By: Staff Reports | Gwinnett Citizen
Tim Daly

Select healthy plants to avoid trouble
By Tim Daly
Gwinnett County Extension Agent

Even though we are in the winter months, spring is around the corner. Soon, homeowners will be purchasing plants for their landscapes. Buying healthy plants from the start will improve their chances of successfully becoming established.

Sometimes, nursery plants have problems that can inhibit their performance in the home landscape. When purchasing plants, carefully examine all parts of the plant before purchasing to make sure the plant material is of high quality.

When shopping for plants, in addition to the specific ones you want to purchase, observe the general health and appearance of all of the plants. Most of them should be healthy, well watered, and free of pest problems. If you find plants that are wilting, diseased, infested with insects or you observe anything else that does not look right, consider finding another source. Each plant should have labels on or near them to identify the species and the cultivar.

Examine the main trunk or stems. They should be thick and have a healthy, compact appearance. Do not purchase plant material that has long, spindly growth. This can indicate the plant has not received adequate light, may be root bound in its container, or suffering from some other malady. Examine the trunks and stems to make sure there are no breaks, cracks, or scars.

The plants should have clean, healthy, lush foliage with excellent color. If you observe leaf spots, burning on the edges of the leaves, yellowing, and wilting, this may indicate that plants are suffering from pest infestations, lack of or too much watering, and a host of other problems. Often, these problems are difficult to observe, and all parts of the plant should be thoroughly examined. Carefully inspect the leaves, particularly their undersides, the stems, flowers, and root system for signs of potential pest infestations. You do not want to bring any insects or diseases into the landscape that could potentially spread to your other plants.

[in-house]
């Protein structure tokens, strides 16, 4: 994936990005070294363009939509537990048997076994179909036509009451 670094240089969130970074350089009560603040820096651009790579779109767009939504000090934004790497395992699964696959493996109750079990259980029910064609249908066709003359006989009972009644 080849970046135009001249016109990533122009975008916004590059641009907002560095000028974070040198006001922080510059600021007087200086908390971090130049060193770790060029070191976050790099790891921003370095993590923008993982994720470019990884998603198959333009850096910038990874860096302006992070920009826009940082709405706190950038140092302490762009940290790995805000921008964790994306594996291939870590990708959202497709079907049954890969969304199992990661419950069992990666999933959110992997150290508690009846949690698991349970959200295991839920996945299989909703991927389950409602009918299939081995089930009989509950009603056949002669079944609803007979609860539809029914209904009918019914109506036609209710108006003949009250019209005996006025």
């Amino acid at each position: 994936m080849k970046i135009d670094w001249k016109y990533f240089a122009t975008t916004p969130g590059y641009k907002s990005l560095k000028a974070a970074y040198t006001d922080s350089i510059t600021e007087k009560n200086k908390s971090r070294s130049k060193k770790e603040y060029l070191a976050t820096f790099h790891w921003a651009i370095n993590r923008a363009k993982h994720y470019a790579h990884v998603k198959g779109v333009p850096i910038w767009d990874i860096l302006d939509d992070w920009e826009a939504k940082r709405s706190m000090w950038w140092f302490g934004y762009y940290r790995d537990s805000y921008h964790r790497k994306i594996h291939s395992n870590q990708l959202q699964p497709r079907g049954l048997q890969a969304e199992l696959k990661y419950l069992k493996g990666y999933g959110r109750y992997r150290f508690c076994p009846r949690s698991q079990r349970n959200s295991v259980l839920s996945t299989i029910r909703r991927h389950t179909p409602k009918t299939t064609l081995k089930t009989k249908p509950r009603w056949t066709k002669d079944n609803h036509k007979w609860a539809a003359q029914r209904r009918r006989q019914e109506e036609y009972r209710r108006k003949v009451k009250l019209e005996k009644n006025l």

A healthy root system is one of the most important factors in determining the overall health of the plant, the success of transplanting it and becoming adapted to site. Poor quality roots reduce the chances of the plant surviving. In container plants, pull the plants out of the containers and examine the roots. If the plant lifts out easily, it could be suffering from root rot or it was recently potted and needs more time to grow. The roots should be a white to light brown in color. If the roots are black and mushy, or non-existent, then the plant is most likely suffering from some type of root rot or damage. If you observe masses of roots packed into the rootball, or if the roots are growing out of the bottom, then roots have become pot bound and the plant should not be purchased. The container planting medium should be moist, not dry or overly wet.

Purchasing healthy, high quality plants at the nursery prior to planting is the most important key to having attractive landscape plants. Sometimes inexpensive plant material may not necessarily be the best. Paying a little extra for good material free of any maladies will help improve the likelihood of having an attractive landscape. 

Timothy Daly is Agricultural and Natural Resource Agent with Gwinnett County Extension. He can be reached at 678-377-4010 or tdaly@uga.edu or http://www.gwinnettextension.com